In a previous column,( http://themusemarquee.tripod.com/id153.html ), I discussed ways of jolting ourselves out of writer’s block by using other writers’
ideas or allowing our computers to help us. However, sometimes, it’s not starting the story that’s difficult.
Perhaps what we need is a snappy title, one that grabs the reader’s attention and makes them want to keep reading.
One method of brainstorming
a title is to try changing one word in the name of a movie, book or song. My husband wrote a story about some rebellious rodents
and a grain elevator. We took the word,” grain”, played with it and came up with “The Grains of Wrath”,
which fit the plot really well.
Recently I wrote an article
about a very spiritual experience at Coffs Harbour’s Butterfly House. While searching for a catchy name, I sat back in my chair and idly skimmed the novel
spines in my bookcase. John Irving’s “Zen and the Art of Bicycle Maintenance” morphed into “Zen and
the Art of Butterfly Maintenance” and my article not only had a title but also a focus.
Can you think of books or movies
where the titles seem to have been chosen that way? Did the movie title, “Two for the Money”, derive from a line
in “Blue Suede Shoes”? “Eyes Wide Shut” seems to be based on the saying “eyes wide open”
but one word has been changed to make a distinctive and memorable title.
Jim Heinrich, Sunday Magazine copy editor for the Pittsburgh Post-Gazette,
recommends using a rhyming dictionary and playing word association games when writing headlines. He points out ‘Many good headlines come from thinking of words that
SOUND like key words you're writing about. Some hammerhead examples: "Carnival knowledge" -- "Bra, humbug" -- "Paradise lofts" -- "Show me the monkey" --
"Believe in ferries." ‘Read more of Jim’s article here: http://www.poynter.org/content/content_view.asp?id=14276
Another way of creating a title is to browse lists of quotes or sayings.
Perhaps that’s how writers came up with “All That Glitters” and “Something Wicked This Way Comes”?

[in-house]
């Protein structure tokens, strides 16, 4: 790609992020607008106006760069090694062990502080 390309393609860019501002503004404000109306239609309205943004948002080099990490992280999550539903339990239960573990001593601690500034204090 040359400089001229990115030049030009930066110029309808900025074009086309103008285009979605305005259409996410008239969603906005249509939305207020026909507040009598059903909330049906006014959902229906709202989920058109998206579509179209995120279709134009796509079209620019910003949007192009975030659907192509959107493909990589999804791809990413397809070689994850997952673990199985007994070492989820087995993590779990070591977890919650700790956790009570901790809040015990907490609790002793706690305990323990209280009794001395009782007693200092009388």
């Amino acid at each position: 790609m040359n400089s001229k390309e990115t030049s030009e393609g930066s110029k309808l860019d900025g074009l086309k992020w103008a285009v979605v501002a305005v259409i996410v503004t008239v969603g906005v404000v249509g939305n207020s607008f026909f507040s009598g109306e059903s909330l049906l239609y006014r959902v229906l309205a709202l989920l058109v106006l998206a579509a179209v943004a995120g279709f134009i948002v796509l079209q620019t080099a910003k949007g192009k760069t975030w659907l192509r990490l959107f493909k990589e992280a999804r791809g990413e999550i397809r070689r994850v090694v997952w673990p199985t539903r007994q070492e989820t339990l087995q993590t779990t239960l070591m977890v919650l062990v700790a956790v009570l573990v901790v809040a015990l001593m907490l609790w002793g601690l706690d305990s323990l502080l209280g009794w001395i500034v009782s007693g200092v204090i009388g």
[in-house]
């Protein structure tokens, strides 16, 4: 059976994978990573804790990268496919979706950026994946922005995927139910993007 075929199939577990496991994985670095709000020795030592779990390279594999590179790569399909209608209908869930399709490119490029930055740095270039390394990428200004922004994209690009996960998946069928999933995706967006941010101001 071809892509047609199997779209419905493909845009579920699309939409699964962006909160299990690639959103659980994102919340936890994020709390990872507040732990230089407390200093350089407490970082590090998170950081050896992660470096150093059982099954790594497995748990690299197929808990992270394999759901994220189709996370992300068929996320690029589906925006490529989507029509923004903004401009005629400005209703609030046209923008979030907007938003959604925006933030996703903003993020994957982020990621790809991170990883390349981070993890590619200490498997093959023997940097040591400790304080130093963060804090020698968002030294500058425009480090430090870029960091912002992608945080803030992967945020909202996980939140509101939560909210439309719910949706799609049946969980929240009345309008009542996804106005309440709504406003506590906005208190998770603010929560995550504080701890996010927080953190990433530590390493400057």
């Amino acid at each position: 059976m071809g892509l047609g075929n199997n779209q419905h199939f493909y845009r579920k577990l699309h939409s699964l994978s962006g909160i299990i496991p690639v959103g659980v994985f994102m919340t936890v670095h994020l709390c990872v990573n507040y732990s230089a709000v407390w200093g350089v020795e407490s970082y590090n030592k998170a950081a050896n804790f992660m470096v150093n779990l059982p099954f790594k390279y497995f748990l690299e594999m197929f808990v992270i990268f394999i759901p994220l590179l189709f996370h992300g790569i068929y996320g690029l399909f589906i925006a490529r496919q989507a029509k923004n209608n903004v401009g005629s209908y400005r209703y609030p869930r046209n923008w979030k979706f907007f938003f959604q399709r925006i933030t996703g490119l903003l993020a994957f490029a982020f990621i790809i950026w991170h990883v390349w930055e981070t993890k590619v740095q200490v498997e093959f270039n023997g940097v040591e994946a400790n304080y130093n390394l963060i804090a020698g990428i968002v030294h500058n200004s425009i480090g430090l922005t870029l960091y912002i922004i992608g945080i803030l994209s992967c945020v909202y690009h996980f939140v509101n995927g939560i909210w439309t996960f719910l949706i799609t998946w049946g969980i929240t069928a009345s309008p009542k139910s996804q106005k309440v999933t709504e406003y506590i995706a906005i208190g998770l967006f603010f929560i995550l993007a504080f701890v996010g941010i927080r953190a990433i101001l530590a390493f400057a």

I browsed a list of Ralph Waldo Emerson’s quotes and plucked these titles: “Delicious
Torment” (filed that one away in case I ever write a steamy romance!), ‘The Fuel of Magnificence” (article
about solar power?),”Beauty Steals Inward” ( article on aging) and “Drink the Wild Air” (my next short
story). Google “quotes” and you’ll be spoilt for choice.
But is it possible to get too fancy with title choice? Absolutely! We need
to remember the main purpose of a title is to catch a reader’s attention and have them want to read an article or story.
To do that, a title should give a signal as to the content.
Kelly Curtis, freelance writer, (http://www.kellycurtis.com ) believes the key to a good headline is the "feeling" of a piece, rather than its literal description.
Kelly says, “…the final headline is rarely the one I start with. Until I've finished the article, I'm never
completely sure of the form it will take. I love alliteration and assonance, twisted clichés and even mild hyperbole.
Humor's ideal, if you've got it. Numbers are also a great attention-getter.”
I asked Kelly to give us a commentary on titles she chose for her articles recently.
Mate for a Day -- Readers easily visualize with this short description,
and the long a's sound nice together. It's an exaggeration that my nine-year-old daughter was the sole-Gilligan,
but her experiences that day made her feel every bit the First Mate.
by a Calico -- The short "i" assonance is subtle, but oh-so-sweet.
Was my lover a feline? No, but the tongue-in-cheek emotions in the piece were similar.
the Mustard -- This expression is cliché, but when the "mustard" is Blue
Crab entrails, the heading takes on a whole new, humorous tone.
Moves to Wisconsin -- Notice the alliteration? It's an exaggeration that the fictional town uprooted,
but a slice of it now resides there, in the form of a B&B
Kids, Two Grownups, 1,000 Miles in an Opal -- The "are you nuts?" factor
will grab attention. In this case, the story delivered what the headline promised.
ways to empower your kid this summer -- Although completely unoriginal,
"10 Ways" articles tend to sell -- both the reader and the editor.”
(You can find
out about Kelly’s professional writing services at http://www.wordsworth.biz )
There are other prompts to help
with title choice. John Floyd has an excellent article, “Entitlement, Choosing the Right Name for Your Story”,
about it here: http://www.writing-world.com/fiction/titles.shtml I think Dan Poynter sums it up best when he answers the question “What is a good title? It is one that sells the book.”
(http://www2.xlibris.com/marketplace/howto/titles.asp) Read as much as you can about ways of choosing titles, about titles that hook the reader and those that don’t, play
and be creative with it. Come up with a selection and ask some friends to choose the one they would want to buy if they saw
it in a bookshop or magazine.
none of that works for you, ask a nine-year-old.
Have you been to these sites?
Duotrope's Digest of Fiction Fields
free, searchable database of over 500 fiction and poetry
markets. All listings are checked at least once a week to ensure
database is as up-to-date as possible. Also, it offers
deadline calendars, response time statistics, and submissions
Don Nilsen’s links to
From Post Box To Agency Inbox:
An Insider Look At How An Agent Reads
and Evaluates The Requested Sample Pages For Your Novel
By Kristin Nelson, Nelson Literary
Until next month, write on!